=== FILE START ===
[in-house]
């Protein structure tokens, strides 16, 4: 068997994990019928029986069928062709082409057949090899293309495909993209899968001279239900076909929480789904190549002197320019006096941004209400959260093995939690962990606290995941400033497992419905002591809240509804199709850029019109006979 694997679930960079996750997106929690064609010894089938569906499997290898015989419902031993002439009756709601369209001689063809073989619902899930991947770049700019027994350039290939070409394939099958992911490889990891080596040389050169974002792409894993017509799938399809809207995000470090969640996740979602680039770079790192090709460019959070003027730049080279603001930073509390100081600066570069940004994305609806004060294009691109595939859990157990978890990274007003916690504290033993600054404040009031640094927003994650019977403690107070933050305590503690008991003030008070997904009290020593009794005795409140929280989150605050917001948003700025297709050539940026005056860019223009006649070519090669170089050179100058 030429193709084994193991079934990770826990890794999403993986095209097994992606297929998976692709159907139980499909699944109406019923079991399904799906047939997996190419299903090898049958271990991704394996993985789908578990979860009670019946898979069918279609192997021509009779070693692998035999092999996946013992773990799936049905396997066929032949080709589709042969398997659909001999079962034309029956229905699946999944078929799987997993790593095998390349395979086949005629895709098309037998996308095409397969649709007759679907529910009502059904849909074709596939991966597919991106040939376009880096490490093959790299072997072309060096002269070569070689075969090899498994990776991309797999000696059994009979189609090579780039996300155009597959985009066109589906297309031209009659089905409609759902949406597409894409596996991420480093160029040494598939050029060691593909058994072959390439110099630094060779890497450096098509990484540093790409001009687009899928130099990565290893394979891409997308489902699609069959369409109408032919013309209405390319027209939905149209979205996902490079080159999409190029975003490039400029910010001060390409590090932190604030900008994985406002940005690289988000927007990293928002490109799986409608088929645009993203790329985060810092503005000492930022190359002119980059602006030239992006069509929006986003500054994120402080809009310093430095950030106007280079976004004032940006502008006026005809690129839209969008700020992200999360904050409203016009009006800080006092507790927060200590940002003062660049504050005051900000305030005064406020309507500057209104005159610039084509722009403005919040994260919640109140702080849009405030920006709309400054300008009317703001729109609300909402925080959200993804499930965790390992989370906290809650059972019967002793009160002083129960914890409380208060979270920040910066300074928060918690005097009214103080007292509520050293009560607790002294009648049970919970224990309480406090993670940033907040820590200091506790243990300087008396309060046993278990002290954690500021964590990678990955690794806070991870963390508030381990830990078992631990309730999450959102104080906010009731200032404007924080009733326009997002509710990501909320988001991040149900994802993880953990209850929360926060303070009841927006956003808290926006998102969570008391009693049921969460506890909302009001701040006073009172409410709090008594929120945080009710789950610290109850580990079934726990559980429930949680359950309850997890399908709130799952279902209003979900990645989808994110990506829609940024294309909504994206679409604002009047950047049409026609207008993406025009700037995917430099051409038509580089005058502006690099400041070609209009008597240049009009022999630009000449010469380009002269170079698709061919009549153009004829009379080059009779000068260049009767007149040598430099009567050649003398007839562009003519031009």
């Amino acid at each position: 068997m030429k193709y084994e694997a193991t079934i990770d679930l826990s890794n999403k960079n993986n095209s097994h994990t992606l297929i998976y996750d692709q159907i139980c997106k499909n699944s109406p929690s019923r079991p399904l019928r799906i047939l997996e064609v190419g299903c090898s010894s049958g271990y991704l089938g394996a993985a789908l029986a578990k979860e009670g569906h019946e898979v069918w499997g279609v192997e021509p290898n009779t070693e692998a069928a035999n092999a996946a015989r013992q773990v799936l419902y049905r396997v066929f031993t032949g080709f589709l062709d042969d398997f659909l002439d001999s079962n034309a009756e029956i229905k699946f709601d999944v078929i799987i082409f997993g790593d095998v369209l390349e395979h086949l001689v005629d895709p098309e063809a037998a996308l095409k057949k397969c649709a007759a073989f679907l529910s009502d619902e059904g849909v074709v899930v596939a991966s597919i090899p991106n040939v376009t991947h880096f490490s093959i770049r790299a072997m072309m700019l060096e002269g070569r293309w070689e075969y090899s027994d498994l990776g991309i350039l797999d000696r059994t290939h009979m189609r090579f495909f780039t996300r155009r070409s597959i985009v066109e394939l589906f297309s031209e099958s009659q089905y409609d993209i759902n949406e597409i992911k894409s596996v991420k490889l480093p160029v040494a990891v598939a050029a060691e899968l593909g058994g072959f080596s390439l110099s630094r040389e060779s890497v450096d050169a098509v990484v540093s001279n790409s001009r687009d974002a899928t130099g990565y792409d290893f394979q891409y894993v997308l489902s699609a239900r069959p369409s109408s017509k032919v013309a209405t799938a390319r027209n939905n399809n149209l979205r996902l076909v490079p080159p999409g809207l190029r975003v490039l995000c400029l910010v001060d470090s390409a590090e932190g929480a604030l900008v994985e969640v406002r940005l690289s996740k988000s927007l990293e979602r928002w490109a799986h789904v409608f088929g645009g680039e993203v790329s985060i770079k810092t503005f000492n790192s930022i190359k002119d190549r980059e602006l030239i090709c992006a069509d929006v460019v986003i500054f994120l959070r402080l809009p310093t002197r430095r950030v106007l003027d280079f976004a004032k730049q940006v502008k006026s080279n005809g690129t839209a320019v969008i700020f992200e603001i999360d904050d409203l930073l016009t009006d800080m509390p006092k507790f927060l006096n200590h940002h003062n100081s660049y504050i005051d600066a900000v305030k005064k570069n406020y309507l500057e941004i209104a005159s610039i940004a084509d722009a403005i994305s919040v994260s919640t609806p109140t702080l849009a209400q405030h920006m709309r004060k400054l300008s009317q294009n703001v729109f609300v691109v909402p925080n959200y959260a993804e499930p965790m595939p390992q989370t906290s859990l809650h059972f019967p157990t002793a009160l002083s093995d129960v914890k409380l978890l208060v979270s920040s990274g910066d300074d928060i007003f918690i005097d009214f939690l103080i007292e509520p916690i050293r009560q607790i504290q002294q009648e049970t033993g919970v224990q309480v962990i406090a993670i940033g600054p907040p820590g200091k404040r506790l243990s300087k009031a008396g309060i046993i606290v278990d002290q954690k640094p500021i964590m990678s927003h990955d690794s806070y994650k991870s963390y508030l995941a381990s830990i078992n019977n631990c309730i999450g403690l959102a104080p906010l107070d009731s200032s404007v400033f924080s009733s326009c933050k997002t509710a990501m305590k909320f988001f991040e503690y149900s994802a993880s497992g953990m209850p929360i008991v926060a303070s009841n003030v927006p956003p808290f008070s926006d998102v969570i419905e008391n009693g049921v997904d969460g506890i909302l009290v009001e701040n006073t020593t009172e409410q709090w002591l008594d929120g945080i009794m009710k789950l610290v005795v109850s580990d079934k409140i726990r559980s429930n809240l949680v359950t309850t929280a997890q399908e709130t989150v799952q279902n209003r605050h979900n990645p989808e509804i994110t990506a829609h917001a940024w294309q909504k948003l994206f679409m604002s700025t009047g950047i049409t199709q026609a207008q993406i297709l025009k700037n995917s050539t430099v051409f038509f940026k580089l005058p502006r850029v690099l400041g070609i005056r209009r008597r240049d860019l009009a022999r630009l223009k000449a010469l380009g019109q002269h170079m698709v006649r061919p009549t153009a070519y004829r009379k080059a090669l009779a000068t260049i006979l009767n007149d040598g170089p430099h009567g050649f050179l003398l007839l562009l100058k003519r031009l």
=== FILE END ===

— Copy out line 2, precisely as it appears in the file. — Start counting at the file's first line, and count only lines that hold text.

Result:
């Protein structure tokens, strides 16, 4: 068997994990019928029986069928062709082409057949090899293309495909993209899968001279239900076909929480789904190549002197320019006096941004209400959260093995939690962990606290995941400033497992419905002591809240509804199709850029019109006979 694997679930960079996750997106929690064609010894089938569906499997290898015989419902031993002439009756709601369209001689063809073989619902899930991947770049700019027994350039290939070409394939099958992911490889990891080596040389050169974002792409894993017509799938399809809207995000470090969640996740979602680039770079790192090709460019959070003027730049080279603001930073509390100081600066570069940004994305609806004060294009691109595939859990157990978890990274007003916690504290033993600054404040009031640094927003994650019977403690107070933050305590503690008991003030008070997904009290020593009794005795409140929280989150605050917001948003700025297709050539940026005056860019223009006649070519090669170089050179100058 030429193709084994193991079934990770826990890794999403993986095209097994992606297929998976692709159907139980499909699944109406019923079991399904799906047939997996190419299903090898049958271990991704394996993985789908578990979860009670019946898979069918279609192997021509009779070693692998035999092999996946013992773990799936049905396997066929032949080709589709042969398997659909001999079962034309029956229905699946999944078929799987997993790593095998390349395979086949005629895709098309037998996308095409397969649709007759679907529910009502059904849909074709596939991966597919991106040939376009880096490490093959790299072997072309060096002269070569070689075969090899498994990776991309797999000696059994009979189609090579780039996300155009597959985009066109589906297309031209009659089905409609759902949406597409894409596996991420480093160029040494598939050029060691593909058994072959390439110099630094060779890497450096098509990484540093790409001009687009899928130099990565290893394979891409997308489902699609069959369409109408032919013309209405390319027209939905149209979205996902490079080159999409190029975003490039400029910010001060390409590090932190604030900008994985406002940005690289988000927007990293928002490109799986409608088929645009993203790329985060810092503005000492930022190359002119980059602006030239992006069509929006986003500054994120402080809009310093430095950030106007280079976004004032940006502008006026005809690129839209969008700020992200999360904050409203016009009006800080006092507790927060200590940002003062660049504050005051900000305030005064406020309507500057209104005159610039084509722009403005919040994260919640109140702080849009405030920006709309400054300008009317703001729109609300909402925080959200993804499930965790390992989370906290809650059972019967002793009160002083129960914890409380208060979270920040910066300074928060918690005097009214103080007292509520050293009560607790002294009648049970919970224990309480406090993670940033907040820590200091506790243990300087008396309060046993278990002290954690500021964590990678990955690794806070991870963390508030381990830990078992631990309730999450959102104080906010009731200032404007924080009733326009997002509710990501909320988001991040149900994802993880953990209850929360926060303070009841927006956003808290926006998102969570008391009693049921969460506890909302009001701040006073009172409410709090008594929120945080009710789950610290109850580990079934726990559980429930949680359950309850997890399908709130799952279902209003979900990645989808994110990506829609940024294309909504994206679409604002009047950047049409026609207008993406025009700037995917430099051409038509580089005058502006690099400041070609209009008597240049009009022999630009000449010469380009002269170079698709061919009549153009004829009379080059009779000068260049009767007149040598430099009567050649003398007839562009003519031009």